Having been married to a firefighter for almost 10 years, I'm a committed fan of all things "firehouse," from those who dwell in them to what goes on in their kitchens. One thing is certain: apart from an emergency dispatch, nothing comes between a firefighter and his next meal.
The key word in firehouse cooking is "enough." Meals must be flavorful enough to suit different palates, varied enough to provide choices, and most important, there must be enough food to satisfy a hungry guy who spends his days spraying water on flames. Meridian's Firehouse Pub & Grill meets that criteria and adds the enhancement of a full bar, including 20 beers on tap, big screen TVs and bright red pool tables.
Hidden behind a Subway, the Firehouse Pub & Grill lurks in a mini-strip mall, its generic exterior decidedly inconspicuous. The firehouse theme was not immediately evident until I raised my eyes to the ceiling and saw several 2-and-a-half-inch hose lines draped across the exposed H-Vac system like streamers. A few fire agency T-shirts hung high on one wall were easy to overlook amongst numerous beer signs. Smack in the middle of the lunch hour, I was surprised to find myself alone at the bar.
The easy-to-navigate menu offers a primal selection of hand-held eats: burgers, sandwiches and wraps, all of which come with fries or tots. Eyebrow cocked, I opted for a fajita chicken salad ($7.50), wondering if this mannish sports pub could do fresh produce with confidence. Within minutes, I was mowing through crisp lettuce covered in shredded cheese, sliced olives, salsa and a generous heap of fajita-seasoned diced chicken. A pair of packaged saltines seemed an odd garnish for a south-of-the-border style salad when tortilla chips were available for nachos, I noted. Also, I would have preferred darker greens in the mostly iceberg salad, but the portion was deceptively large and kept me grazing for three innings of a ball game on the flat screen behind the bar. I welcomed the ninja heat of the chicken that crept up without warning and couldn't be extinguished with ice water. Thank goodness for my frosty pint of Deschutes Mirror Pond Ale ($3.75).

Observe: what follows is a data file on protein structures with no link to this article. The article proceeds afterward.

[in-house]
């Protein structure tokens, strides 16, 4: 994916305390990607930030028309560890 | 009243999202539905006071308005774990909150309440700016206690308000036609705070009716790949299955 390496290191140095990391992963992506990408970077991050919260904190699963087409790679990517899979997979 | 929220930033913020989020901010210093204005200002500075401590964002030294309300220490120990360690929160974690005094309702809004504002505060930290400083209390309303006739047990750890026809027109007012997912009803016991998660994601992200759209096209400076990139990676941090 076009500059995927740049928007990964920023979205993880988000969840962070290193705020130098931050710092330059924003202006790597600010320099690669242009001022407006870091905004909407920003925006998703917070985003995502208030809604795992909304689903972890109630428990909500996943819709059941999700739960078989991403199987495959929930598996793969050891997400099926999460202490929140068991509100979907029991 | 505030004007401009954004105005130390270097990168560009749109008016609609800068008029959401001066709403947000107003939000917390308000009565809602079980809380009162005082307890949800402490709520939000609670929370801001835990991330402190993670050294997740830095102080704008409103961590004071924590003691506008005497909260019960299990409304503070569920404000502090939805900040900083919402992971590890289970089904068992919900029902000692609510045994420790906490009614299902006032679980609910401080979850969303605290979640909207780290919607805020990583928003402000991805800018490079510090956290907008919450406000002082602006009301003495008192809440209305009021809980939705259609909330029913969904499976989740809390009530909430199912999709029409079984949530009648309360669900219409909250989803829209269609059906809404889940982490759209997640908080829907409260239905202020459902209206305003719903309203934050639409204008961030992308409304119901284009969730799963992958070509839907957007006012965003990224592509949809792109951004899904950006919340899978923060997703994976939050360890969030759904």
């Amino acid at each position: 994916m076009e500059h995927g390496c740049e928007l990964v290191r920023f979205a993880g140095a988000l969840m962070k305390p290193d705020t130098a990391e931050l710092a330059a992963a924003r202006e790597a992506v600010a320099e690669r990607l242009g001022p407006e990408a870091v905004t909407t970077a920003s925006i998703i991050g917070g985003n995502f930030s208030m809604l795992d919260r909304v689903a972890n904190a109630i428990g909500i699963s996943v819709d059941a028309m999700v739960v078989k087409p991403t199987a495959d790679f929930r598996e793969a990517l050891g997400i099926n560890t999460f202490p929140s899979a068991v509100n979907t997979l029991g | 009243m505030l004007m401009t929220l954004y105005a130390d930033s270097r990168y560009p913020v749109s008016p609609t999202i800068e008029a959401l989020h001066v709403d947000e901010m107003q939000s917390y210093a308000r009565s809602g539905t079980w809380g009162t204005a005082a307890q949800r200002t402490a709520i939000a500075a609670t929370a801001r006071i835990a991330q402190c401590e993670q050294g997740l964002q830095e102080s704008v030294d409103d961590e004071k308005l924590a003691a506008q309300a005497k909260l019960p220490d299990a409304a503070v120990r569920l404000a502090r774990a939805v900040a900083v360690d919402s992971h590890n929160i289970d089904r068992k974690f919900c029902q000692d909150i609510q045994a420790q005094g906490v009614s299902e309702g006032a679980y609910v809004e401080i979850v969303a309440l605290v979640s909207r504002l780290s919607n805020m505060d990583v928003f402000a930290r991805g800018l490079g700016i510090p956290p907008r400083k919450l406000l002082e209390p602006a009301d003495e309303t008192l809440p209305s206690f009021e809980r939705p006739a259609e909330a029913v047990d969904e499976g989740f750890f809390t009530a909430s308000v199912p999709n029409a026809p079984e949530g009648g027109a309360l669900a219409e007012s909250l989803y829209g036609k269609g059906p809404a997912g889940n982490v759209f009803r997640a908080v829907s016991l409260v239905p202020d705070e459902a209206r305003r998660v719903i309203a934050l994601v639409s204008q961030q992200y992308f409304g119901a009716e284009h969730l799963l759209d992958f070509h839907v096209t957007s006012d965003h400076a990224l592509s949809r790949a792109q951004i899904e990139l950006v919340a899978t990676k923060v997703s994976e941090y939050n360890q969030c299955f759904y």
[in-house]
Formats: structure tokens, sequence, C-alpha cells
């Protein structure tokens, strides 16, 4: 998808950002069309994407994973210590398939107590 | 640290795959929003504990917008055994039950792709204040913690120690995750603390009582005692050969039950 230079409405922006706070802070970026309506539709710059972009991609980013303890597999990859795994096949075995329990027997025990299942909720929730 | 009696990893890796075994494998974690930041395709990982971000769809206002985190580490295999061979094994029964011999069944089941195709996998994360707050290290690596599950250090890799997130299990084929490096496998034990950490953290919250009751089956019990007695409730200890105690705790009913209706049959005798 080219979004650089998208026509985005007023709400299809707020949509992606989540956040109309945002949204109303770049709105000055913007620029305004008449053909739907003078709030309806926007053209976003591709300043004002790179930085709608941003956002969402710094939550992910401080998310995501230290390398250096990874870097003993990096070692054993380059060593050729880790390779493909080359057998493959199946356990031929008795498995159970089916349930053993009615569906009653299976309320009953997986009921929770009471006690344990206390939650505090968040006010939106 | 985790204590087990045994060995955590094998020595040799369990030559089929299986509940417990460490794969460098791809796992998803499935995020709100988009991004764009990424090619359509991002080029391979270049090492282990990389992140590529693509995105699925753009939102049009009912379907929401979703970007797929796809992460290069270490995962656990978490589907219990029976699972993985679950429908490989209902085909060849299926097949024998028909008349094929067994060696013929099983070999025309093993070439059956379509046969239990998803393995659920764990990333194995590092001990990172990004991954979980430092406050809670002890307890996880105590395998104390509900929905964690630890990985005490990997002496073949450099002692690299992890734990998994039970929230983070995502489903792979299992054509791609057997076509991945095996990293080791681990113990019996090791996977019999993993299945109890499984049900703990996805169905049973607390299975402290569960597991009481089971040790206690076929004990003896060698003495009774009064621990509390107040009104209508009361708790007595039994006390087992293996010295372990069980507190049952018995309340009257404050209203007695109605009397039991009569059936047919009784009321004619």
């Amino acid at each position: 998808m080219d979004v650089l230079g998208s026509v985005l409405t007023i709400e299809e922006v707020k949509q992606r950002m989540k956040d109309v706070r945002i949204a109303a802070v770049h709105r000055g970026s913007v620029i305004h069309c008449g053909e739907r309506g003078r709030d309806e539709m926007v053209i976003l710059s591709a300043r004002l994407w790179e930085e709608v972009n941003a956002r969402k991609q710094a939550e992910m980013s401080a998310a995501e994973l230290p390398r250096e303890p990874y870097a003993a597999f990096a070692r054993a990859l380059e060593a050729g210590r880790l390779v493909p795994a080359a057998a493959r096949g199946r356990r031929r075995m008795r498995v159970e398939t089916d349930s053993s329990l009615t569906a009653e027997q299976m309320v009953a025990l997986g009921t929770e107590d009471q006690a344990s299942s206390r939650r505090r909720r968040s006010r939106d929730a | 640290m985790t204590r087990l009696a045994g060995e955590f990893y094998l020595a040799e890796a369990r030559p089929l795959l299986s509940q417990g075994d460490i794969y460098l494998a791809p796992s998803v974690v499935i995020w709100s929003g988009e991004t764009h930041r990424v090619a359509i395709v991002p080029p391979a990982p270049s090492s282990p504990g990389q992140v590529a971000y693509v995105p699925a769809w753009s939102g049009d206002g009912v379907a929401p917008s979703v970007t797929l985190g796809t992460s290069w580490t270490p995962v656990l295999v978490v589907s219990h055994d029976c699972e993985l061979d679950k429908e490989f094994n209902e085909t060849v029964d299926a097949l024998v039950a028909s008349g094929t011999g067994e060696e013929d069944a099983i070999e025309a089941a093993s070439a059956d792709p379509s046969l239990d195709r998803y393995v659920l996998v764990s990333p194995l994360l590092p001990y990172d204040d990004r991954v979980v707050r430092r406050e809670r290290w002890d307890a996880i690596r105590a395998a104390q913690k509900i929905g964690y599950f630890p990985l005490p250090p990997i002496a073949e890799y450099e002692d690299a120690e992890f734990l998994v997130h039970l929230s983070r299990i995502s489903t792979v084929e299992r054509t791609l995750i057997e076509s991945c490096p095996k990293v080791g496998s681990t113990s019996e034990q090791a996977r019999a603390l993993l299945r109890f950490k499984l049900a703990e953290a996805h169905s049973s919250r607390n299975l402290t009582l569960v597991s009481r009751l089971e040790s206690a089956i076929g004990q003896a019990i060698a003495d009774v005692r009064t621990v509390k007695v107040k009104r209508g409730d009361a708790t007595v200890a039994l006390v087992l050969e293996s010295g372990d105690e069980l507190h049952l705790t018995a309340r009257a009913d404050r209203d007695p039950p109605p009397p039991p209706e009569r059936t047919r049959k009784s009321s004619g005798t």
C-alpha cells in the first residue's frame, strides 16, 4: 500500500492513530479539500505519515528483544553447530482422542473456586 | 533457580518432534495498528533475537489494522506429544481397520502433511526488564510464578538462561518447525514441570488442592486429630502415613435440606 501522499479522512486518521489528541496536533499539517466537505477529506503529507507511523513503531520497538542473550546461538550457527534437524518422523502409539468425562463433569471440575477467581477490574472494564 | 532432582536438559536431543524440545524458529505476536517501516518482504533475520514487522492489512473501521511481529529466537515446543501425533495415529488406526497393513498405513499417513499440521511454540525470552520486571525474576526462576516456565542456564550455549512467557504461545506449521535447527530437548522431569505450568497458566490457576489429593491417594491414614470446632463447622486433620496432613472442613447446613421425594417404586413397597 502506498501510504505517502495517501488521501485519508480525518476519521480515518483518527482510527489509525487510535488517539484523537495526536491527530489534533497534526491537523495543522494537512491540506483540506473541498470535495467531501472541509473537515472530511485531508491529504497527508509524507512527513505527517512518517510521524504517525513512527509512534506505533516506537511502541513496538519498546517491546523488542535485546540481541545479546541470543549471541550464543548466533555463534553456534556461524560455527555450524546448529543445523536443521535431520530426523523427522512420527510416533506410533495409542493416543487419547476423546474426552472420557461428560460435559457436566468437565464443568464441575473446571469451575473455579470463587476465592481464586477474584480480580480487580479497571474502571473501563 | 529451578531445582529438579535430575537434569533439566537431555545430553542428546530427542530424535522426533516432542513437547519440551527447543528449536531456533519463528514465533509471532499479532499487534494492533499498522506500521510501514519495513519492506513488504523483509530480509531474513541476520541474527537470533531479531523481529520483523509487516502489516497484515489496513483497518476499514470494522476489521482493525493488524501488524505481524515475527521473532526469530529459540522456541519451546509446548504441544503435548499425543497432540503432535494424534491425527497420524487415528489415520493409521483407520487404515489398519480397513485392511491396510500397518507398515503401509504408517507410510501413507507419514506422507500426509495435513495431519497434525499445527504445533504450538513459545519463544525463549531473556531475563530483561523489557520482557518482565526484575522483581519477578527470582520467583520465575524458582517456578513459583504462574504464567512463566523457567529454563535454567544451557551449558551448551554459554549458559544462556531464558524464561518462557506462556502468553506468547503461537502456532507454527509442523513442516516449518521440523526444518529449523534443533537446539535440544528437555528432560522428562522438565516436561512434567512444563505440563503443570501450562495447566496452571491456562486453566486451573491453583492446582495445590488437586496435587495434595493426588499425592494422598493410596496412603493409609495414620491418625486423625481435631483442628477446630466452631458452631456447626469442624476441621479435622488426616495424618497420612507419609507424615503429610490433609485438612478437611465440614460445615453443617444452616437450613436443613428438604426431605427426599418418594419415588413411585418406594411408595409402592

Feeling virtuous for having dined on rabbit fare, I decided to mitigate the excess fiber with an order of 10 wings ($8.75), mostly because I was interested in the long list of sauces with varying levels of heat. The helpful bartender watched me wrestle with indecision (lemon pepper garlic or sweet-and-sour? Hot or "flaming" hot?) for several minutes before suggesting his most popular sell, the garlic Parmesan. The parmesean-crusted wings kicked out a well-calibrated warmth that was assertive enough to warrant a dip in the accompanying bleu cheese dressing, but not so much that it would take a fire hydrant to soothe my tongue.
Whether you're a guy with the appetite of a firefighter, or a girl with an appetite for a firefighter, at Firehouse Pub & Grill, you'll get enough--enough flavor, enough variety and more than enough food.
--Sarah Barber didn't start the fire. It was always burning, since the world's been turning.
Boise Weekly sends two reviewers to every restaurant we review. Read what our other reviewer had to say about Firehouse Pub & Grill.